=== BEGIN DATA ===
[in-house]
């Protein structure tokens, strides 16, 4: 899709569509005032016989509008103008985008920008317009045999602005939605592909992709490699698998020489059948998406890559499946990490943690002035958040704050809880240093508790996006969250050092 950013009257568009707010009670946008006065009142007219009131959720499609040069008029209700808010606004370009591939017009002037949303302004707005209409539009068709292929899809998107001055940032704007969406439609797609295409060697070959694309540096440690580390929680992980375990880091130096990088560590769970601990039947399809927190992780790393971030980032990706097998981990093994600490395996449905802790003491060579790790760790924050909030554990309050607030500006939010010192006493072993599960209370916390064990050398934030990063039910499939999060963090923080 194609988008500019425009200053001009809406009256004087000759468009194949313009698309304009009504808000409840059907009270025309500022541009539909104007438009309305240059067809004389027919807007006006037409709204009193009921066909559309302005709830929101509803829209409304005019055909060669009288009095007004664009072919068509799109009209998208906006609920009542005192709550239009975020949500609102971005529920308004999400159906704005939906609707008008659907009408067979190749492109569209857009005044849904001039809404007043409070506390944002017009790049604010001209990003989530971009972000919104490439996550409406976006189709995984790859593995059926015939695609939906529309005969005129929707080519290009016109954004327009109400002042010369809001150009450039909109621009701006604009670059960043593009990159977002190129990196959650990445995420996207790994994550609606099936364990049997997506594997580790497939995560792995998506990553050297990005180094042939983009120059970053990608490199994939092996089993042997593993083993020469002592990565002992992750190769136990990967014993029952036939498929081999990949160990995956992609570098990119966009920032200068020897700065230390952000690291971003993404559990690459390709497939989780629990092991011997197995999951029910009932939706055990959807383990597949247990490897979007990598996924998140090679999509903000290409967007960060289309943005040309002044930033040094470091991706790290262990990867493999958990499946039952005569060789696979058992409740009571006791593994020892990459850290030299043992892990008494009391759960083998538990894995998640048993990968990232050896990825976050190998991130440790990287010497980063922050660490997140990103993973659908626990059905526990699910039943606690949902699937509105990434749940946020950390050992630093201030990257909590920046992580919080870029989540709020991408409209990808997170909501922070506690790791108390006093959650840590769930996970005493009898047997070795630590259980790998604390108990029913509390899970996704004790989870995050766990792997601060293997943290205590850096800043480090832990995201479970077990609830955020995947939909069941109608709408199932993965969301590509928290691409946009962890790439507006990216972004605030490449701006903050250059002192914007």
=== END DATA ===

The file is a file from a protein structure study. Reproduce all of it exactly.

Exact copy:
[in-house]
């Protein structure tokens, strides 16, 4: 899709569509005032016989509008103008985008920008317009045999602005939605592909992709490699698998020489059948998406890559499946990490943690002035958040704050809880240093508790996006969250050092 950013009257568009707010009670946008006065009142007219009131959720499609040069008029209700808010606004370009591939017009002037949303302004707005209409539009068709292929899809998107001055940032704007969406439609797609295409060697070959694309540096440690580390929680992980375990880091130096990088560590769970601990039947399809927190992780790393971030980032990706097998981990093994600490395996449905802790003491060579790790760790924050909030554990309050607030500006939010010192006493072993599960209370916390064990050398934030990063039910499939999060963090923080 194609988008500019425009200053001009809406009256004087000759468009194949313009698309304009009504808000409840059907009270025309500022541009539909104007438009309305240059067809004389027919807007006006037409709204009193009921066909559309302005709830929101509803829209409304005019055909060669009288009095007004664009072919068509799109009209998208906006609920009542005192709550239009975020949500609102971005529920308004999400159906704005939906609707008008659907009408067979190749492109569209857009005044849904001039809404007043409070506390944002017009790049604010001209990003989530971009972000919104490439996550409406976006189709995984790859593995059926015939695609939906529309005969005129929707080519290009016109954004327009109400002042010369809001150009450039909109621009701006604009670059960043593009990159977002190129990196959650990445995420996207790994994550609606099936364990049997997506594997580790497939995560792995998506990553050297990005180094042939983009120059970053990608490199994939092996089993042997593993083993020469002592990565002992992750190769136990990967014993029952036939498929081999990949160990995956992609570098990119966009920032200068020897700065230390952000690291971003993404559990690459390709497939989780629990092991011997197995999951029910009932939706055990959807383990597949247990490897979007990598996924998140090679999509903000290409967007960060289309943005040309002044930033040094470091991706790290262990990867493999958990499946039952005569060789696979058992409740009571006791593994020892990459850290030299043992892990008494009391759960083998538990894995998640048993990968990232050896990825976050190998991130440790990287010497980063922050660490997140990103993973659908626990059905526990699910039943606690949902699937509105990434749940946020950390050992630093201030990257909590920046992580919080870029989540709020991408409209990808997170909501922070506690790791108390006093959650840590769930996970005493009898047997070795630590259980790998604390108990029913509390899970996704004790989870995050766990792997601060293997943290205590850096800043480090832990995201479970077990609830955020995947939909069941109608709408199932993965969301590509928290691409946009962890790439507006990216972004605030490449701006903050250059002192914007």